A sender and receiver connected via DropTail queue with 100 packets queue limit, RTT 100ms, 5 Mbps bottleneck (tcl script attached). The sender runs TCP/Linux with "cubic" congestion avoidance algorithm (tcl script attached).
The TCP cubic flow starts around 0.5s and ramps up the cwnd to around 325 packets. Soon, the drop tail queue starts dropping packets. However, the TCP cwnd doesn't decrease between 2s and 10s even though the queue drops multiple packets every RTT (plot attached). Around 10s the TCP cwnd converges and starts oscillating around 150 packets for the rest of the simulation. The fact that the TCP sender didn't cut back cwnd even after multiple drops per RTT is non-standard TCP behavior.
Digging more, (thanks to Dr. Injong Rhee and Yaogong Wang from NCSU), when TCP enters recovery state due to 3 duplicate ACKs or ECN, it records the maximum sequence number we have sent in a variable called recover_ (line 484 in ns-2.35/tcp/tcp-linux.cc) and will not come out of recovery state until it receives an incoming cumulative ACK for a sequence number greater than recover_ (line 460 in ns-2.35/tcp/tcp-linux.cc). During this recovery period, cwnd is held constant and TCP tries to recover the lost packets with the help of SACK. In this setting, due to severe congestion, a number of retransmitted packets get lost again. According to RFC 5681, "the loss of a retransmission should be taken as two indications of congestion and, therefore, cwnd (and ssthresh) MUST be lowered twice in this case". But this is not done by the current tcp-linux implementation in ns-2. This behavior may be exhibited by "Reno" and other congestion avoidance flavors under TCP/Linux.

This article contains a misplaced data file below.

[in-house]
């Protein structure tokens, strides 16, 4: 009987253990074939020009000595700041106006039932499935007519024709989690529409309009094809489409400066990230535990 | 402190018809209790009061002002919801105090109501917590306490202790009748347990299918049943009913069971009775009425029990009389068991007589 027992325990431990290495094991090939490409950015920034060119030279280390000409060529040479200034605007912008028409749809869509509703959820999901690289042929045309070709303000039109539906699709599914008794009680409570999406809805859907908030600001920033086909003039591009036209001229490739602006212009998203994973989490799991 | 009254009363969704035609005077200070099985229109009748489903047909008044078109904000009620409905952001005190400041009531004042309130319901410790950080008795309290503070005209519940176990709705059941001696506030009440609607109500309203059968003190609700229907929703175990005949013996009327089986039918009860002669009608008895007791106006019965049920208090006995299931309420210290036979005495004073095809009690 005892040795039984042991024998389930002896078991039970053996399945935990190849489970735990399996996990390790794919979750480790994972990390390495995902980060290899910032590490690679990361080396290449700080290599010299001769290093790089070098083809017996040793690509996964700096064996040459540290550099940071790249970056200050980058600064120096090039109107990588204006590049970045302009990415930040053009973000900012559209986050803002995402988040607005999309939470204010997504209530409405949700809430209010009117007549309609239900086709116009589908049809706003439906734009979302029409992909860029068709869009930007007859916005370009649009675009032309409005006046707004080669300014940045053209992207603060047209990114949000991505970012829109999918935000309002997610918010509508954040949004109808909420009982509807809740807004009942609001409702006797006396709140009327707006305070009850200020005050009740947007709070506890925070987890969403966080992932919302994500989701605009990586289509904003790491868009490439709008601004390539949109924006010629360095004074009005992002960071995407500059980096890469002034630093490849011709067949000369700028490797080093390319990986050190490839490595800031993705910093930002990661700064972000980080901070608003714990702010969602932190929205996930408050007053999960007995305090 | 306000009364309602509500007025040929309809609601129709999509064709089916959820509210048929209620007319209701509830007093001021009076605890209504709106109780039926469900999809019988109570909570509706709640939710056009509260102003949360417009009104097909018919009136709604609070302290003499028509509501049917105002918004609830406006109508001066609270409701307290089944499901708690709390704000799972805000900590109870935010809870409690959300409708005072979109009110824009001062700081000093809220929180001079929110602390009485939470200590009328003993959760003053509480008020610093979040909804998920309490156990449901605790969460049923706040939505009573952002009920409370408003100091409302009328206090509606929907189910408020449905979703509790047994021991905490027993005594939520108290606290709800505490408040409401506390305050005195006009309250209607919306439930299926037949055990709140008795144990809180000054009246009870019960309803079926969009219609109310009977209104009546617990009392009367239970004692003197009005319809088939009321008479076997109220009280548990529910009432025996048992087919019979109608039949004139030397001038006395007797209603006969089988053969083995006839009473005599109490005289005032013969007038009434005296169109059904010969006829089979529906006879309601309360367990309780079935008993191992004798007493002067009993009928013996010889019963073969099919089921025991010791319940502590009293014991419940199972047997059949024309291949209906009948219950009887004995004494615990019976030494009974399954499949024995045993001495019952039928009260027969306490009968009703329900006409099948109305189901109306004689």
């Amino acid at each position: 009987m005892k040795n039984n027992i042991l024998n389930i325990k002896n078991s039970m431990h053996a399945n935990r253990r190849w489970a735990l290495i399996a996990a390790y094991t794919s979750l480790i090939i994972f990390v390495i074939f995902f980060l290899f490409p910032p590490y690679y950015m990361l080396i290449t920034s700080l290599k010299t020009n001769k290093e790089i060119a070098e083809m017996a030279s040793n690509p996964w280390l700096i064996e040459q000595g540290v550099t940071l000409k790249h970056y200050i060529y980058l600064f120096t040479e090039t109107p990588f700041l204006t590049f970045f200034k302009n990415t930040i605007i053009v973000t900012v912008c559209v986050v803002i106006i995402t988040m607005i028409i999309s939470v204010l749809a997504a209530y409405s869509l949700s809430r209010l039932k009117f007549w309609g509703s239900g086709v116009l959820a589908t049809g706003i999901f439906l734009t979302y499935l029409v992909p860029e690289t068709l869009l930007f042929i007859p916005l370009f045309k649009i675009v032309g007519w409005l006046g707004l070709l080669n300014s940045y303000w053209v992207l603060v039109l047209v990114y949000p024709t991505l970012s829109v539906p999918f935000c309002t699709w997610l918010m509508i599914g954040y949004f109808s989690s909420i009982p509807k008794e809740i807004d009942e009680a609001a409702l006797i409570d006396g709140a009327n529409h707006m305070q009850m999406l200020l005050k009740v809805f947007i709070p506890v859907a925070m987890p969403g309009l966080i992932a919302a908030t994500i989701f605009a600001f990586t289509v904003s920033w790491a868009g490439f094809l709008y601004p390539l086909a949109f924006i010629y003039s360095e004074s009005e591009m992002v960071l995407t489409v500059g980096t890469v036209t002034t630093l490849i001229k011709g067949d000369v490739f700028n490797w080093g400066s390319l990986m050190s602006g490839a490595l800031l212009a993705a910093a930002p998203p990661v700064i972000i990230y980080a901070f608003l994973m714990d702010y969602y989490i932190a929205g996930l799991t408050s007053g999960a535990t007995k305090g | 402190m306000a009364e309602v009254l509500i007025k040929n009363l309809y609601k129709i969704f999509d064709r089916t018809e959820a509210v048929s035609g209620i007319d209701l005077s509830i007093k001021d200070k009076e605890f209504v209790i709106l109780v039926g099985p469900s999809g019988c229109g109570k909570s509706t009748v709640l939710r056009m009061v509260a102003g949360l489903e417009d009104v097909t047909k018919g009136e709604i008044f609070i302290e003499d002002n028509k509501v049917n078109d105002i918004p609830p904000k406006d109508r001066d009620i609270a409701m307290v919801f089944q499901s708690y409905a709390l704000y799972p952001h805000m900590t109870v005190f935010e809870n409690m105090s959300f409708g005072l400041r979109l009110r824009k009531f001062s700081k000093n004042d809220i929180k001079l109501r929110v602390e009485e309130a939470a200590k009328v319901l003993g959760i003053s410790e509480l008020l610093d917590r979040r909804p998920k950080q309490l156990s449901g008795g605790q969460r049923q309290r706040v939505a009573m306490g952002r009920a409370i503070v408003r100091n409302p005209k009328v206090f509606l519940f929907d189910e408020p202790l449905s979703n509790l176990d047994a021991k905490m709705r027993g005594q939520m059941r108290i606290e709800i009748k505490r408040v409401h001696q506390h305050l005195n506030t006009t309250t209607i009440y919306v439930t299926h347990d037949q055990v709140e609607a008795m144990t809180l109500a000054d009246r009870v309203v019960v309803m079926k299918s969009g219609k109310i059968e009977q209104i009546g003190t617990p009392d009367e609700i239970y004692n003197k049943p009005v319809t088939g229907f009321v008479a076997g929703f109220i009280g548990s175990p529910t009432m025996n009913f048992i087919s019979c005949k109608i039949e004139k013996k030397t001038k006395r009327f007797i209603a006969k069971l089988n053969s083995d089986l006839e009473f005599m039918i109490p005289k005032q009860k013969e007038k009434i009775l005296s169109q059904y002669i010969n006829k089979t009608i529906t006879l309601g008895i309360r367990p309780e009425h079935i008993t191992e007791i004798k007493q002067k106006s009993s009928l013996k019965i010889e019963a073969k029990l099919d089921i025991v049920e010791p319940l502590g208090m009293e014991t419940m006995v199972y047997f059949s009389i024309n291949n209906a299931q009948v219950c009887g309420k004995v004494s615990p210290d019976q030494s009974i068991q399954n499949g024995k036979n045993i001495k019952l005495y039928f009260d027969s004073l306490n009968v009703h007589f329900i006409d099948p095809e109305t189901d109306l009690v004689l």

Appreciate any insights/fixes for this issue.